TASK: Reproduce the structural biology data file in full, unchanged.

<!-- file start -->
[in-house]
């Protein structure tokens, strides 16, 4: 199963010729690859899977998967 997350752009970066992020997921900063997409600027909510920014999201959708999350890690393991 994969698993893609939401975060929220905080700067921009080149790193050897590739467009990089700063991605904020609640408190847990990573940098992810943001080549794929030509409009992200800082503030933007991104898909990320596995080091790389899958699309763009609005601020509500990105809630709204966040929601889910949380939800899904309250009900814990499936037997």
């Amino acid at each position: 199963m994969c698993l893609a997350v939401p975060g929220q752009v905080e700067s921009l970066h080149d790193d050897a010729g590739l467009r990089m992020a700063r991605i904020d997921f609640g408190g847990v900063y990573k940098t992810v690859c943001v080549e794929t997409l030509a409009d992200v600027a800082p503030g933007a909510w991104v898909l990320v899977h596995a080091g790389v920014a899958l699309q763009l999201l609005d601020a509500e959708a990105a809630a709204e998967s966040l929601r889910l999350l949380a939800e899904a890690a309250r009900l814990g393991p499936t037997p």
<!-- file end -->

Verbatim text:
[in-house]
């Protein structure tokens, strides 16, 4: 199963010729690859899977998967 997350752009970066992020997921900063997409600027909510920014999201959708999350890690393991 994969698993893609939401975060929220905080700067921009080149790193050897590739467009990089700063991605904020609640408190847990990573940098992810943001080549794929030509409009992200800082503030933007991104898909990320596995080091790389899958699309763009609005601020509500990105809630709204966040929601889910949380939800899904309250009900814990499936037997």
């Amino acid at each position: 199963m994969c698993l893609a997350v939401p975060g929220q752009v905080e700067s921009l970066h080149d790193d050897a010729g590739l467009r990089m992020a700063r991605i904020d997921f609640g408190g847990v900063y990573k940098t992810v690859c943001v080549e794929t997409l030509a409009d992200v600027a800082p503030g933007a909510w991104v898909l990320v899977h596995a080091g790389v920014a899958l699309q763009l999201l609005d601020a509500e959708a990105a809630a709204e998967s966040l929601r889910l999350l949380a939800e899904a890690a309250r009900l814990g393991p499936t037997p």